Team effort between the Recreational Aviation Foundation and the Arizona Pilot’s Association is producing great results! The process of placing the Grapevine airstrip back on the Phoenix sectional, replacing the closed airport symbol that has marked the place of the Grapevine for nearly 20 years has begun!
In my mind, it seems like just last year that we had our first volunteer weekend at the Grapevine, clearing the cracks and runway edges of over 100 trees and shrubs that had made their attempt at reclaiming the airstrip to nature. Surely no volunteer from that weekend will forget the thorns and bloody mess they made of us all, and I’ll never forget DR Jardine standing there with what I could have sworn was a tear in his eye as I asked him what was wrong, “nothing, nothing, I just cannot tell you what this does for me to see all these volunteers willing to do this…” He went on to explain how lack of funding was forcing them to decommission a large number of the camp sites around the lake, for lack of funding and use, and how our group, willing to work for our vision of using the Grapevine airstrip again. There have been countless hours of volunteer work, tens of thousands of dollars in donations since then, and plenty of work left, but one thing I can say for certain is that these efforts and patience are paying off. Believe it or not, that was 2011, and Grapevine has become the most visited backcountry airstrip in Arizona, and even Forest Service Region 3 as a whole. Its unique hard surface, in a remote location, with no automobiles allowed, and only a short distance from the shores of Roosevelt Lake, have made it a popular place, and in many cases the only backcountry airstrip many pilots will ever visit.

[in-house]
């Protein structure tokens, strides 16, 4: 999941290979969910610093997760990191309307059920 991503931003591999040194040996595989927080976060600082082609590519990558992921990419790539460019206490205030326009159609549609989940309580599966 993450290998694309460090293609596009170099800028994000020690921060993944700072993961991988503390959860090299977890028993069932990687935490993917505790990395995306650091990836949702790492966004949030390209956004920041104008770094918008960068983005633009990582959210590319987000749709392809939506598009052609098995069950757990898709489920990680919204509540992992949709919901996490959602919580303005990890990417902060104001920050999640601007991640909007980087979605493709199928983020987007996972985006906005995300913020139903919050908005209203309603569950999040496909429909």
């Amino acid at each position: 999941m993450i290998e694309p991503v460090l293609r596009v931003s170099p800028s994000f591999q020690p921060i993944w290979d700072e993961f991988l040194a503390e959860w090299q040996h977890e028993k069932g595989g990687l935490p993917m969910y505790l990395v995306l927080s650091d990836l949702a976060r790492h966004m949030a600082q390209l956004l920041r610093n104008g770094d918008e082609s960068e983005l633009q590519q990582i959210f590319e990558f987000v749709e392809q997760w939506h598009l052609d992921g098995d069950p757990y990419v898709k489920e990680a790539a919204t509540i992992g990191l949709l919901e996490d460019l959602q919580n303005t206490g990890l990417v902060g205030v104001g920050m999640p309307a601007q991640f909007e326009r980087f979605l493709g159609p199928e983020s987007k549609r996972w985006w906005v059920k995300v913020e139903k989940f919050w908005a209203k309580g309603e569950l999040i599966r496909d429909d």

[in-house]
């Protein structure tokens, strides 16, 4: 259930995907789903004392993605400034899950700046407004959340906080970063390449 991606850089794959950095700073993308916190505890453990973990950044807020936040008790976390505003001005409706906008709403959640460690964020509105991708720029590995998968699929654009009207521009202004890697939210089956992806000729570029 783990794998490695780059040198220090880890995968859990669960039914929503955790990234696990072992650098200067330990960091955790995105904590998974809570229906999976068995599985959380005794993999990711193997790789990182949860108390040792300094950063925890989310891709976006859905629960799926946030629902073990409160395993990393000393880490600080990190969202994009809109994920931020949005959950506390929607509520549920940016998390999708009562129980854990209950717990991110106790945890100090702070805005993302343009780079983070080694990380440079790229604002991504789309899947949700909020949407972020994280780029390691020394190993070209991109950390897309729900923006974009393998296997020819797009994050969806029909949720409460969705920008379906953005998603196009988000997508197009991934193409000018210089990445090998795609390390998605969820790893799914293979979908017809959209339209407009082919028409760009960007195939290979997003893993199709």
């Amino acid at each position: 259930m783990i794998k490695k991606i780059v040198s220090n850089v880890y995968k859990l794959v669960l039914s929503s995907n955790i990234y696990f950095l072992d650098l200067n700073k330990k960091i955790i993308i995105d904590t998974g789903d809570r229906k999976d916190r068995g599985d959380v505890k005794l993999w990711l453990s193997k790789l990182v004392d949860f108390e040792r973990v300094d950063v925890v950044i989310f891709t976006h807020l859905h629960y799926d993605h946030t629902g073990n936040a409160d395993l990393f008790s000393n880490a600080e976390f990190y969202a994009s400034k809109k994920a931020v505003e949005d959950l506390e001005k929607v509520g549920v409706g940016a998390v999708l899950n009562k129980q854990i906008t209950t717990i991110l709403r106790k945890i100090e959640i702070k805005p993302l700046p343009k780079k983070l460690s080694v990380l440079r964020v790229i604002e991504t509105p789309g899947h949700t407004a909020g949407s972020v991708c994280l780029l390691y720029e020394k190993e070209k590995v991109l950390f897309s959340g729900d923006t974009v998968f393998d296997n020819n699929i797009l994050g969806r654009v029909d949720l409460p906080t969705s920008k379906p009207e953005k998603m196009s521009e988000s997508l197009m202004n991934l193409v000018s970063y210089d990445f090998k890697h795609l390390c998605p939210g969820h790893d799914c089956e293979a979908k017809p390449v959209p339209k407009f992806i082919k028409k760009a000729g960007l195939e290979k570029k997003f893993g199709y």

We’re not finished with maintenance, and APA president, Tommy Thomason has already begun the work of lining up a company to help us surface seal the runway this summer. We’ve got some funds left over from the crack sealing and I know you volunteers are just chomping at the bit to get your sleeves rolled up and help as you have thus far! In any case, when you see the call for volunteers go out, don’t count on someone else if you can help yourself.
As we learned with the Double Circle Ranch, now the first newly charted USFS airstrip in region 3 in decades, this process can take upwards of a year. It starts with the completion of the FAA’s 7480-1 form, which I’ll first submit to the FS, and after signature on to the FAA. This initiates an air space study, and upon approval, 3- 6 months, the 5010 form will be completed, and once approved, 3-6 months, the closed symbol will be removed from the sectional and the new identifier and appropriate info put in its place! Grapevine airstrip will not be without some restrictions, for example, no training, touch and go operations and such, and potentially some sort of reservation system for camping, but any restrictions will be there to secure long term safe access, and to keep the backcountry characteristics that draw most folks there. Make no mistake, the National RAF/USFS MOU was required by the Tonto Forest Supervisor before he’d here of moving this far on Grapevine before the MOU was complete. Hats off to the RAF and local pilots on this huge next step!
Submitted on May 7, 2016.